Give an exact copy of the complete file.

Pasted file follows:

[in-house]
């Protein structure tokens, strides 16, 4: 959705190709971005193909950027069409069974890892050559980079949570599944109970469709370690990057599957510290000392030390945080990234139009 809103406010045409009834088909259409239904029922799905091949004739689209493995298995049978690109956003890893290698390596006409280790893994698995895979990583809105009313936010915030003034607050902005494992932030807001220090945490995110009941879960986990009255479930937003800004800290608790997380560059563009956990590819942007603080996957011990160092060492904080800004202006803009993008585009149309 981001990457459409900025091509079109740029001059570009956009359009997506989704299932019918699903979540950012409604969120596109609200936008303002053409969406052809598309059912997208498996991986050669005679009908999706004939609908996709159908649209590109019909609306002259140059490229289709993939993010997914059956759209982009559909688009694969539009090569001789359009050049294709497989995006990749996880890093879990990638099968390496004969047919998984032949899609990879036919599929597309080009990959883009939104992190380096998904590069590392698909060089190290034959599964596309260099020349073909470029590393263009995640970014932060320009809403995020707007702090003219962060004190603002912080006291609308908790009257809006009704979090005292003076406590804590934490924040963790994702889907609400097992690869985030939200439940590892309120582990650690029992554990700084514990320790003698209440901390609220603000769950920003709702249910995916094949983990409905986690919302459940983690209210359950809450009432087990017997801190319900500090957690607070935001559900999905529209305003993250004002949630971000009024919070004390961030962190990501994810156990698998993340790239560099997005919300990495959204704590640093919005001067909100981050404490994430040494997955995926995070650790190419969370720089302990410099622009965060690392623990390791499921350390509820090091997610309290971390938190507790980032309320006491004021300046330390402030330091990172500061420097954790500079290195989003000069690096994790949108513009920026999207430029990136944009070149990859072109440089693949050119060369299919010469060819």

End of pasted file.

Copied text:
[in-house]
């Protein structure tokens, strides 16, 4: 959705190709971005193909950027069409069974890892050559980079949570599944109970469709370690990057599957510290000392030390945080990234139009 809103406010045409009834088909259409239904029922799905091949004739689209493995298995049978690109956003890893290698390596006409280790893994698995895979990583809105009313936010915030003034607050902005494992932030807001220090945490995110009941879960986990009255479930937003800004800290608790997380560059563009956990590819942007603080996957011990160092060492904080800004202006803009993008585009149309 981001990457459409900025091509079109740029001059570009956009359009997506989704299932019918699903979540950012409604969120596109609200936008303002053409969406052809598309059912997208498996991986050669005679009908999706004939609908996709159908649209590109019909609306002259140059490229289709993939993010997914059956759209982009559909688009694969539009090569001789359009050049294709497989995006990749996880890093879990990638099968390496004969047919998984032949899609990879036919599929597309080009990959883009939104992190380096998904590069590392698909060089190290034959599964596309260099020349073909470029590393263009995640970014932060320009809403995020707007702090003219962060004190603002912080006291609308908790009257809006009704979090005292003076406590804590934490924040963790994702889907609400097992690869985030939200439940590892309120582990650690029992554990700084514990320790003698209440901390609220603000769950920003709702249910995916094949983990409905986690919302459940983690209210359950809450009432087990017997801190319900500090957690607070935001559900999905529209305003993250004002949630971000009024919070004390961030962190990501994810156990698998993340790239560099997005919300990495959204704590640093919005001067909100981050404490994430040494997955995926995070650790190419969370720089302990410099622009965060690392623990390791499921350390509820090091997610309290971390938190507790980032309320006491004021300046330390402030330091990172500061420097954790500079290195989003000069690096994790949108513009920026999207430029990136944009070149990859072109440089693949050119060369299919010469060819």